Did the audience change? There are plenty of people who would say that this is the case. There are also plenty of people who would say that the Apollo moon landing was staged; doesn't make it true. The more I live (and I've spent precious little time living as of now), the more I came to the same conclusion as the writer of Ecclesiastes: There is nothing new under the sun. The only thing we learn from history is that we don't learn from history. Circumstances change, humans don't. What, then, were the circumstances that brought about such a radical change in what music was popular? What happened in the early 1900's to bring such a drastic stylistic switch?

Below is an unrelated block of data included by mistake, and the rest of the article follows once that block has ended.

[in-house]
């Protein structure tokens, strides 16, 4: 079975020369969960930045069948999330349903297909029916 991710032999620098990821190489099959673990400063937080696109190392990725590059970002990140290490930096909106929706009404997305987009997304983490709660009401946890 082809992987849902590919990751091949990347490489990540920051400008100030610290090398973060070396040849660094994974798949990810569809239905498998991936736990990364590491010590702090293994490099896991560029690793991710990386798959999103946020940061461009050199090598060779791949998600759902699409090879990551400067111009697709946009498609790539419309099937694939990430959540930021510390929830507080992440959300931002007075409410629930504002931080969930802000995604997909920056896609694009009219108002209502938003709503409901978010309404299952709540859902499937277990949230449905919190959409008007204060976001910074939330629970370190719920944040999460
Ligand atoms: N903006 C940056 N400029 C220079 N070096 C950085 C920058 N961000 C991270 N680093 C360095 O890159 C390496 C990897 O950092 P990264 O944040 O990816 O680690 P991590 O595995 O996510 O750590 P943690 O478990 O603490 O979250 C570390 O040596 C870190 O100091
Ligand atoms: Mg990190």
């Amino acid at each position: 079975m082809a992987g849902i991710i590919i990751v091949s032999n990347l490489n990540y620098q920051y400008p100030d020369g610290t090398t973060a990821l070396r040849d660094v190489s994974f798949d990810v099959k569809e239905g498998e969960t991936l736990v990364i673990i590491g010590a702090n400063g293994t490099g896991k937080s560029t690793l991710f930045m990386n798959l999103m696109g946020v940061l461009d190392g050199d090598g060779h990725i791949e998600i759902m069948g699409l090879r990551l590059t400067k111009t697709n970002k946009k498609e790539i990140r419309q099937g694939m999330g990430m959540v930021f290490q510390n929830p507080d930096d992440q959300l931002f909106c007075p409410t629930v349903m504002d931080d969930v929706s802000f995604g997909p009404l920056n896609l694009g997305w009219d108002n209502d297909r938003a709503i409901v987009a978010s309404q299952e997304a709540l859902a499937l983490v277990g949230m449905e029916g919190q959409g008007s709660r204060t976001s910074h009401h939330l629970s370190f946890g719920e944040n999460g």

You guessed it. As soon as music turned into a wave form, and the 'listening experience' turned into the best reproduction of that wave form, music had to adapt. The whole history of music leading up to that point had been completely without consideration of what would sound best when recorded. Thus alterations began. Electrical instruments were introduced, which could be more accurately replicated on album, being electrical to begin with. Then, when classical music lovers tried to utilize the exciting new possibilities of recordings, it was always a compromise. The recording was always meant to sound as little like a recording as possible, whereas the new music turned gradually more and more towards the album being the final product, and then trying to replicate that sound onstage. Basically, the exact opposite.